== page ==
Wednesday, April 25, 2001

Henry: Reimbursements minimal

Lt. governor says he got just $20K in doctor's fees from Medicare

By Patrick Crowley
The Cincinnati Enquirer

        COLD SPRING — Lt. Gov. Steve Henry said state records released this week indicate he is making relatively small amounts of money from the government-funded health care programs he is accused of bilking.

        A federal grand jury in Louisville is investigating allegations that Dr. Henry — an orthopedic surgeon in his second term as lieutenant governor — improperly billed Medicare for services he performed at the University of Louisville hospital.

[photo] Sgt. Adam Fuller of the Central Campbell County Fire District talks Tuesday with Lt. Gov. Steve Henry about Medicare reimbursements to fire departments.
(Patrick Reddy photo)
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        But the records indicate that Dr. Henry made only about $20,000 from Medicare, a government-funded health care program for the indigent, since he took public office in December 1995.

        The billing records were released Monday by the Kentucky Cabinet for Health Services at the request of the news media, a move supported by Dr. Henry.

        “I personally wanted the records released because I think it shows how little money I have received,” Dr. Henry said Tuesday while in Northern Kentucky. “If you've been reading the news accounts ... people would think Steve Henry is getting hundreds of thousands of dollars in government pay. That simply isn't the case.”

        The grand jury and the Federal Bureau of Investigation are investigating whether Dr. Henry billed the government for medical services and procedures when he was actually traveling.

        Dr. Henry's attorney, Jack Smith of Louisville, has said that federal investigators have found billing discrepancies, but that any errors were “innocent mistakes” made through “sloppiness.”

        Dr. Henry would not discuss specifics of the investigation or answer questions about whether he thinks he will be indicted or exonerated by the grand jury.

        “I don't think it's in anybody's best interest to get into details or explanations right now,” Dr. Henry said. “But did I make a lot of money? No.”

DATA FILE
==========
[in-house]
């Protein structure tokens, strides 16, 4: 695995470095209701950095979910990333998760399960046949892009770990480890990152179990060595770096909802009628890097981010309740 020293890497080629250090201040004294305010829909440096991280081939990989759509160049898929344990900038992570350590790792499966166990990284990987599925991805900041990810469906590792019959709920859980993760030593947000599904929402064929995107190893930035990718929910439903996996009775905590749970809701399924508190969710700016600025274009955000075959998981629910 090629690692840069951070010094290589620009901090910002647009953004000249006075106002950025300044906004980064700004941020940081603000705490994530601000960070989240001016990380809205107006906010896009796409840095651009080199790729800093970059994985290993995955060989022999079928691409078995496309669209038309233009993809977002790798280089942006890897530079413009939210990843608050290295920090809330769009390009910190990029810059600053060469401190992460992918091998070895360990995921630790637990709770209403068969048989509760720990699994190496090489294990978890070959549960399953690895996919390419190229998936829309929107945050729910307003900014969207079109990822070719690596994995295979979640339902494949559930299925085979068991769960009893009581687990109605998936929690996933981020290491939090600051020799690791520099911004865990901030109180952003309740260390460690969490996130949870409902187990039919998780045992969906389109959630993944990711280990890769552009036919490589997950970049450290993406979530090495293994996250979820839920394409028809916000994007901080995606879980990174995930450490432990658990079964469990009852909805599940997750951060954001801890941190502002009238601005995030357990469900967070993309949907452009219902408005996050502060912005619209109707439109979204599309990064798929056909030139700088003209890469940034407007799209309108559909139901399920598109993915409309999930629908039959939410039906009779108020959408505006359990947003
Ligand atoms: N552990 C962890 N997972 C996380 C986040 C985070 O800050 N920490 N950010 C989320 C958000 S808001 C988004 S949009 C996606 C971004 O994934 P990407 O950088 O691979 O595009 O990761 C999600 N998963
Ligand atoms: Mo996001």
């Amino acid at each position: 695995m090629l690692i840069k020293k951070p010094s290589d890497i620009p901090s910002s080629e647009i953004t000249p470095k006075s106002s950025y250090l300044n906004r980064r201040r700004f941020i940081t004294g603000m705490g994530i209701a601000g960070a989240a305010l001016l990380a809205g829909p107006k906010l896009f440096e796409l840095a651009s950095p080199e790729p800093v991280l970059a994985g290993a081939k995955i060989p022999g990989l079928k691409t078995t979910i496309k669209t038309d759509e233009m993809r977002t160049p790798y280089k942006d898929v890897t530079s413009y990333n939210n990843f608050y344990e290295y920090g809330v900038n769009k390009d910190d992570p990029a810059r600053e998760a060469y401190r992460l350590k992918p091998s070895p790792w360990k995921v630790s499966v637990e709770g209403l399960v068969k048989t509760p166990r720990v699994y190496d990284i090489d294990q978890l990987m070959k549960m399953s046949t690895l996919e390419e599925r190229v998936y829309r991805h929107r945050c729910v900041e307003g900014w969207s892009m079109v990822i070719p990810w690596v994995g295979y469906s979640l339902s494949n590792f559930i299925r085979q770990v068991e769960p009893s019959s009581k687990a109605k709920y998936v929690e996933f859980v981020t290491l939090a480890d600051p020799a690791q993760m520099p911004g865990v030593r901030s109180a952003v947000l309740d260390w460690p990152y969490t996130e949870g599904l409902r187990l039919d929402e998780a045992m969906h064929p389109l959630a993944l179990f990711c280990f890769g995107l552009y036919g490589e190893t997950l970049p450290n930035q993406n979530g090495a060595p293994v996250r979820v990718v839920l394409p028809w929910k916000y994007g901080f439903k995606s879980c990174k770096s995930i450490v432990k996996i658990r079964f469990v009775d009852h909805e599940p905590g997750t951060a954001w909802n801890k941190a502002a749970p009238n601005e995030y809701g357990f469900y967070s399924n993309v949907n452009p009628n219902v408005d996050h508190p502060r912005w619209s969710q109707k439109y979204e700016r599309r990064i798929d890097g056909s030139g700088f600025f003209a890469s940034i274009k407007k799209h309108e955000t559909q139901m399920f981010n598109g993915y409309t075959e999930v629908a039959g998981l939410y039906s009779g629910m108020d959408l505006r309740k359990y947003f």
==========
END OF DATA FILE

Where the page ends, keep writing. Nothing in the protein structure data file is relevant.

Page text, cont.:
Dr. Henry was in Northern Kentucky to talk to health-care providers and emergency medical personnel about the government's poor performance in reimbursing providers. He spoke with, among others, physicians and administrators at St. Luke Hospital East in Fort Thomas and members of the Alexandria and Central Campbell County emergency rescue units.

        At the Central Campbell firehouse in Cold Spring, Chief Gerald Sandfoss and Sgt. Adam Fuller said Dr. Henry's office has helped the department recover about $12,000 in back payments from the government.

        But the department — which serves Cold Spring, Highland Heights, Crestview and Northern Kentucky University — is still owed about $25,000 for transporting patients by ambulance to hospitals.

        The payments are due through Medicare as well as Medicaid, a government-funded health insurance program for people over age 65.

        Dr. Henry said his own records show that he receives reimbursement only for about 11 percent to 12 percent of his billings to Medicare.

        The records show that between 1996 and this year, Dr. Henry has billed the government for 248 medical procedures. Of those, no payment at all was made for 118 of the procedures.

        And in many instances, Dr. Henry showed, he received far less money than what was billed to the government.

        For instance in January 1997, he billed the government $618 for medical services to close a large cut on a patient. He received $12.80 in reimbursement.

        The government did pay about $45,000 to Dr. Henry since 1996. About 55 percent of that went to the University of Louisville, which operates the hospital.

        Dr. Henry said he made about $75,000 last year as a part-time member of the hospital's staff. He said he could probably make “ten times that” as a full-time surgeon.

        “But that's my night job,” he said. “My main focus is serving as lieutenant governor.”

        Dr. Henry also said he volunteers one night a week working at the university's charity clinic, where the uninsured poor and homeless receive free medical care.

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